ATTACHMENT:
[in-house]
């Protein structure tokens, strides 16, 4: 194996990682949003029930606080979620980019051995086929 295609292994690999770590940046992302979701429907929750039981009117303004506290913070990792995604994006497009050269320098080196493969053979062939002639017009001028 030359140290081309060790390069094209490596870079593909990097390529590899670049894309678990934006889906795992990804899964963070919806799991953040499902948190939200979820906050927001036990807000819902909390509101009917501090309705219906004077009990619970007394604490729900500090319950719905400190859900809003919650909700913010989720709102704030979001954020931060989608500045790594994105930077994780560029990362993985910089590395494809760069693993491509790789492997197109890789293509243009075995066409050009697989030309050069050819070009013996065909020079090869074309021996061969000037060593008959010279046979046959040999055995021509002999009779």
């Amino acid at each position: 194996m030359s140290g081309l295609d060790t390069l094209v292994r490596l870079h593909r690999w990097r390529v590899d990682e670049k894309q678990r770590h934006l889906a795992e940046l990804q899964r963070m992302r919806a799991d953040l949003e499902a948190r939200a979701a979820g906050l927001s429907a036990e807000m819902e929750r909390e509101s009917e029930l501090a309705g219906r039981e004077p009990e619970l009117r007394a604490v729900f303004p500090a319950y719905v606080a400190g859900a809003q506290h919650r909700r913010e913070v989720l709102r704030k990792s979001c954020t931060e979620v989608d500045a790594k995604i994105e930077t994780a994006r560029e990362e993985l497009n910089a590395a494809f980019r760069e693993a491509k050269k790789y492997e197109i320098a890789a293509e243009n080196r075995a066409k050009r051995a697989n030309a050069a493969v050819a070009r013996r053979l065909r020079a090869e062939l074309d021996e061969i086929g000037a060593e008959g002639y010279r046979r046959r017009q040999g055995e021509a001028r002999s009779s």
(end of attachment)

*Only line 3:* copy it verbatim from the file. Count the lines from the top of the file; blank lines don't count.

């Amino acid at each position: 194996m030359s140290g081309l295609d060790t390069l094209v292994r490596l870079h593909r690999w990097r390529v590899d990682e670049k894309q678990r770590h934006l889906a795992e940046l990804q899964r963070m992302r919806a799991d953040l949003e499902a948190r939200a979701a979820g906050l927001s429907a036990e807000m819902e929750r909390e509101s009917e029930l501090a309705g219906r039981e004077p009990e619970l009117r007394a604490v729900f303004p500090a319950y719905v606080a400190g859900a809003q506290h919650r909700r913010e913070v989720l709102r704030k990792s979001c954020t931060e979620v989608d500045a790594k995604i994105e930077t994780a994006r560029e990362e993985l497009n910089a590395a494809f980019r760069e693993a491509k050269k790789y492997e197109i320098a890789a293509e243009n080196r075995a066409k050009r051995a697989n030309a050069a493969v050819a070009r013996r053979l065909r020079a090869e062939l074309d021996e061969i086929g000037a060593e008959g002639y010279r046979r046959r017009q040999g055995e021509a001028r002999s009779s």